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Healthy skin all year round

Author - Ignae


It is true that skin health is greatly conditioned by our genetics. However, there is a wide diversity of environmental factors that intervene in this aspect, such as pollution, sun exposure and even the climate. Therefore, it is only natural that the skin balance and appearance may vary throughout the seasons, therefore requiring special care.

On the other hand, and for those who had the pleasure of enjoying the summer holidays, autumn also sets the return to the urban life. In the city, pollution can play a relevant role as an environmental aggressor, as it exposes the skin to free radicals and triggers metabolic mechanisms that contribute to the excess melanin production [7]. For this reason, it is important to include anti-pollution ingredients in your skin care routine, such as niacinamide or, again, ectoine and Inula helenium extract.


The need for daily sun protection is reinforced then the first rays of sun start shining outside. Depending on our phototype, the skin can burn within minutes, which not only causes pain and redness, but also accelerates skin aging and increases the risk of developing skin cancer [1]. Additionally, serums and moisturizers with antioxidant ingredients, such as vitamins C, E, coenzyme Q10 and EPC Factor®, can improve the effectiveness of sunscreen, and help prevent skin burn and premature aging [2].


Additionally, skin sebum may become more fluid as the days become hotter while there’s an increase in perspiration. Therefore, it is also normal for the skin to feel a little oilier [3]. This contributes to a thickening of the epidermis, making the skin rougher and duller. To prevent it, it is important to reinforce skin cleansing. Clay masks will be your greatest allies, as they absorb excess sebum and loose dead cells.


Longer and sunnier days invite us to spend more time outdoors. And if sun protection was already important during the spring time, in summer it is absolutely essential! However, we don’t always reapply sunscreen often enough, and this is why painful sunburns often occur. To soothe and refresh the skin immediately, it is important to cool it using cold water, and then apply moisturizing, soothing and light-textured care products that prevent it from overheating. Ingredients such as panthenol, aloe vera extract and hyaluronic acid are ideal for quickly recovering the skin barrier [4]. Subsequently, and when the skin is already at its natural temperature, vegetable oils such as camellia, rosehip, grapeseed and argan oil help to smooth the skin, accelerate its regeneration and prevent it from losing more water [5] .


We know the skin will hardly burn during a stroll on the park, or at the outdoor lunch. But UVA radiation and blue light, which are responsible for skin aging and dark spots development, remains intense [6]. Therefore, it is important to bet on ingredients that counteract these aggressors, such as ectoine or Inula helenium extract.


Wind, cold, and air dryness caused by artificial heating, are a harmful cocktail for the skin barrier. Besides losing water, the skin can also become rough and irritated [8]. Therefore, it is important to reinforce the protection of the stratum corneum by using richer moisturizers, with higher lipid content, or turning to moisturizing oils.

On the other hand, winter is an especially difficult season for those who have breathing conditions. Due to friction, the skin barrier around the nose becomes irritated. To calm the skin and prevent this from happening, it is important to apply moisturizers with a soothing and repairing action, as these products are capable of compensating skin for these aggressions. Ingredients such as aloe vera extract, hyaluronic acid, camellia oil, panthenol or EPC Factor® will be very useful in this regard.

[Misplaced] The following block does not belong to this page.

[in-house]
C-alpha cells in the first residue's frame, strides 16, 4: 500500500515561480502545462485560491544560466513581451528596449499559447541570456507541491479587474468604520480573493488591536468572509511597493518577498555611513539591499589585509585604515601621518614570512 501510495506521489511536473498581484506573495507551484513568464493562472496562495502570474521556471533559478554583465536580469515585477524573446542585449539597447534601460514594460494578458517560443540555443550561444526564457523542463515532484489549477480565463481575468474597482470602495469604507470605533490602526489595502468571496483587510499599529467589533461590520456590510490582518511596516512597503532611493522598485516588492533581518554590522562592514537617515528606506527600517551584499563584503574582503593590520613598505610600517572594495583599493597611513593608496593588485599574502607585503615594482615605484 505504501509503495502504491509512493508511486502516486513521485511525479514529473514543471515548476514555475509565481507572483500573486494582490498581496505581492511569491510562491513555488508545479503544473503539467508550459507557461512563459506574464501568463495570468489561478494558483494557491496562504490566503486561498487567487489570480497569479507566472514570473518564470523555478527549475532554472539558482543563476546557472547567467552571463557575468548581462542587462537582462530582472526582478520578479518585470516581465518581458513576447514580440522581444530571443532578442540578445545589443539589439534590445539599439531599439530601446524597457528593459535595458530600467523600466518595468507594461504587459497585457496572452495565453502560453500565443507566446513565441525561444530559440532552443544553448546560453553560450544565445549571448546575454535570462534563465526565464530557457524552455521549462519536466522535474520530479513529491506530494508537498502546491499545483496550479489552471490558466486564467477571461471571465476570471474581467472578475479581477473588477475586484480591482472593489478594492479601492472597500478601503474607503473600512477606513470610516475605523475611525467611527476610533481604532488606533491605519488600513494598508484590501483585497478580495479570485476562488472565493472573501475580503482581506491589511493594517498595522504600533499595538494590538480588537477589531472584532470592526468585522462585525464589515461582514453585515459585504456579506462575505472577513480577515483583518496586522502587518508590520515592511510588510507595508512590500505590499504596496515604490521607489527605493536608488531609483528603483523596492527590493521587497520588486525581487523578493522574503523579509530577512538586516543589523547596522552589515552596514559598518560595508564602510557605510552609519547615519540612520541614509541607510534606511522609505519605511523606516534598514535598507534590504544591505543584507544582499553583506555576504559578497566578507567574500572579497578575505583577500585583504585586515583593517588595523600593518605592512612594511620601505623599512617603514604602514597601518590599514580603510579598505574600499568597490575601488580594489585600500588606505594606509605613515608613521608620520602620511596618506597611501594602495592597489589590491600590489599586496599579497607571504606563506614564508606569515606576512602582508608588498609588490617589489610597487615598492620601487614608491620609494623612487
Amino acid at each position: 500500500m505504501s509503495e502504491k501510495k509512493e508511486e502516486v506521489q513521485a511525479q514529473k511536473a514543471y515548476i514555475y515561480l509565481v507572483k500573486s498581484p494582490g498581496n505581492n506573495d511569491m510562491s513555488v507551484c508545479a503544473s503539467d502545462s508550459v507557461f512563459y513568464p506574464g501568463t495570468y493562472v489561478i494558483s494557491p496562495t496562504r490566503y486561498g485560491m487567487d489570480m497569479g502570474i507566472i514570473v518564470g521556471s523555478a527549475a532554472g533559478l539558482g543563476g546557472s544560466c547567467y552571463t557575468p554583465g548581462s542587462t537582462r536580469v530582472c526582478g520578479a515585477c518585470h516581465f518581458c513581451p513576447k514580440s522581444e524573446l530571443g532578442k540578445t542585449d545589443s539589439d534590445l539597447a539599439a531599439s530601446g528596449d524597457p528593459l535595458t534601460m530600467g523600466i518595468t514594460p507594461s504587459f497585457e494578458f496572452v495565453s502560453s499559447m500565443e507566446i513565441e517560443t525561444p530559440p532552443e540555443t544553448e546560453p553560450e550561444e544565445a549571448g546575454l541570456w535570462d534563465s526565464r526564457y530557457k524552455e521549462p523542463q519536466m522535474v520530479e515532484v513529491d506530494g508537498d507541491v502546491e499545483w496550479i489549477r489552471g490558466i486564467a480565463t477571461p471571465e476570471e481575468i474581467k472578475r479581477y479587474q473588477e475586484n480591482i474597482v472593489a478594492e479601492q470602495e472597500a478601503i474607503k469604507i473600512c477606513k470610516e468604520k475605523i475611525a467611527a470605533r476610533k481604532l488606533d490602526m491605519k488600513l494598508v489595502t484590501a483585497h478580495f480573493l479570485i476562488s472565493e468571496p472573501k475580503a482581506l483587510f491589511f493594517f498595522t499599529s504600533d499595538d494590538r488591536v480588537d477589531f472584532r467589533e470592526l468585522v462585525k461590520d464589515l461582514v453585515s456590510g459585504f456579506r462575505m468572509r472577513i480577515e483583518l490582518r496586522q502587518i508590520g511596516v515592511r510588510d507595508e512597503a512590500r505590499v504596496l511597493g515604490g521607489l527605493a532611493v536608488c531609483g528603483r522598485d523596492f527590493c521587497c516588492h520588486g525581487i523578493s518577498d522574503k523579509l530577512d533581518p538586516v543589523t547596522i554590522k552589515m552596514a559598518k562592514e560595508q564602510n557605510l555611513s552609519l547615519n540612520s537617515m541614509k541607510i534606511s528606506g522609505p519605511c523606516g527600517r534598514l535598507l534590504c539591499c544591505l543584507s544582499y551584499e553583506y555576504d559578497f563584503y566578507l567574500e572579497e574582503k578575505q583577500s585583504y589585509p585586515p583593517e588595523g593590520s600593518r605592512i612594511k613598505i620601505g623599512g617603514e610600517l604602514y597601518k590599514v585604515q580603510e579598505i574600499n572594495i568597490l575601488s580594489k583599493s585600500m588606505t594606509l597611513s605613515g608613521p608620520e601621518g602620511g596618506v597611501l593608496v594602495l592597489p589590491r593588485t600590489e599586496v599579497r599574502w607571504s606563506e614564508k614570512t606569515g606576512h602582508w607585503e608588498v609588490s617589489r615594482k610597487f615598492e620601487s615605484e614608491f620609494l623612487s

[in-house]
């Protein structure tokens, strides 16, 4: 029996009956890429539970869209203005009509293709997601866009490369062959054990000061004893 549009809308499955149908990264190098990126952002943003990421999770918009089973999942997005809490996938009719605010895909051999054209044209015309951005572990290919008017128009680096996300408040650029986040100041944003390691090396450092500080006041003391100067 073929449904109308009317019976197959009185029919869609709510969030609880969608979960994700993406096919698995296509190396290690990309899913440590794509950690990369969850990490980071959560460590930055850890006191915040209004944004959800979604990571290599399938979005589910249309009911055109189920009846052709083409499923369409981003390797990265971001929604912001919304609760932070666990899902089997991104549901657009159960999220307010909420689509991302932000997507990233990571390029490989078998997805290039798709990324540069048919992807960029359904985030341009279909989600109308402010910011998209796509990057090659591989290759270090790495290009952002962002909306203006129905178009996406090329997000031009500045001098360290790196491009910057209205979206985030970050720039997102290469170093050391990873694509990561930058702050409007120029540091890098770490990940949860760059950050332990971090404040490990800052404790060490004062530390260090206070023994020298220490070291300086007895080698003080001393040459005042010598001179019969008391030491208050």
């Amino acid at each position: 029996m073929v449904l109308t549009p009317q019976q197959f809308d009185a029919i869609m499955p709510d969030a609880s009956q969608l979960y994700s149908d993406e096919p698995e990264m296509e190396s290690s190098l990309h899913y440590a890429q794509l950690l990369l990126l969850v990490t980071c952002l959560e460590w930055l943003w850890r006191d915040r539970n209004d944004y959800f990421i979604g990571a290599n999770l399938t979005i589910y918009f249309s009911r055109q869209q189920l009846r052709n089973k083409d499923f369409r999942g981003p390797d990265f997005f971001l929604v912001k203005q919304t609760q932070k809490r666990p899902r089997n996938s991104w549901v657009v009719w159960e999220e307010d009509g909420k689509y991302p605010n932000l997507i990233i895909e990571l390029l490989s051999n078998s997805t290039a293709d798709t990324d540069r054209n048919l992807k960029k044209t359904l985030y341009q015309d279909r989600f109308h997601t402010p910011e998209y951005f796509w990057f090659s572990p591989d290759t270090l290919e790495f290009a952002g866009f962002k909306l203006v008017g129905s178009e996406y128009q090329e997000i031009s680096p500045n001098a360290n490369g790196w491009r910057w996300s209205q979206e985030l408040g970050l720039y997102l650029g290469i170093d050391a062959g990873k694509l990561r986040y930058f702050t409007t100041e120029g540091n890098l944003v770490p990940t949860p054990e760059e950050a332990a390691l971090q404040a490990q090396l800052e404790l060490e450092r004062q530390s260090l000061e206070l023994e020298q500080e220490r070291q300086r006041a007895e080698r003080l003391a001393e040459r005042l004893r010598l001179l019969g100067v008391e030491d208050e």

Read the source material

[1] McDaniel, D., Farris, P., & Valacchi, G. (2018). Atmospheric skin aging-Contributors and inhibitors. Journal of cosmetic dermatology, 17(2), 124–137.
Published 25.03.2018
[2] Guan, L. L., Lim, H. W., & Mohammad, T. F. (2021). Sunscreens and Photoaging: A Review of Current Literature. American journal of clinical dermatology, 22(6), 819–828.
Published 13.08.2021
[3] Sakuma, T. H., & Maibach, H. I. (2012). Oily skin: an overview. Skin pharmacology and physiology, 25(5), 227–235.
[4] Ferreira, E. B., Vasques, C. I., Gadia, R., Chan, R. J., Guerra, E. N., Mezzomo, L. A., De Luca Canto, G., & Dos Reis, P. E. (2017). Topical interventions to prevent acute radiation dermatitis in head and neck cancer patients: a systematic review. Supportive care in cancer : official journal of the Multinational Association of Supportive Care in Cancer, 25(3), 1001–1011.
Published 12.12.2016
[5] Poljšak, N., Kreft, S., & Kočevar Glavač, N. (2020). Vegetable butters and oils in skin wound healing: Scientific evidence for new opportunities in dermatology. Phytotherapy research : PTR, 34(2), 254–269.
Published 27.10.2019
[6] Solano F. (2020). Photoprotection and Skin Pigmentation: Melanin-Related Molecules and Some Other New Agents Obtained from Natural Sources. Molecules (Basel, Switzerland), 25(7), 1537.
Published 09.03.2020
[7] Huang, C. H., Chen, S. C., Wang, Y. C., Wang, C. F., Hung, C. H., & Lee, S. S. (2022). Detrimental correlation between air pollution with skin aging in Taiwan population. Medicine, 101(31), e29380.
Published 05.08.2022
[8] Engebretsen, K. A., Johansen, J. D., Kezic, S., Linneberg, A., & Thyssen, J. P. (2016). The effect of environmental humidity and temperature on skin barrier function and dermatitis. Journal of the European Academy of Dermatology and Venereology : JEADV, 30(2), 223–249.
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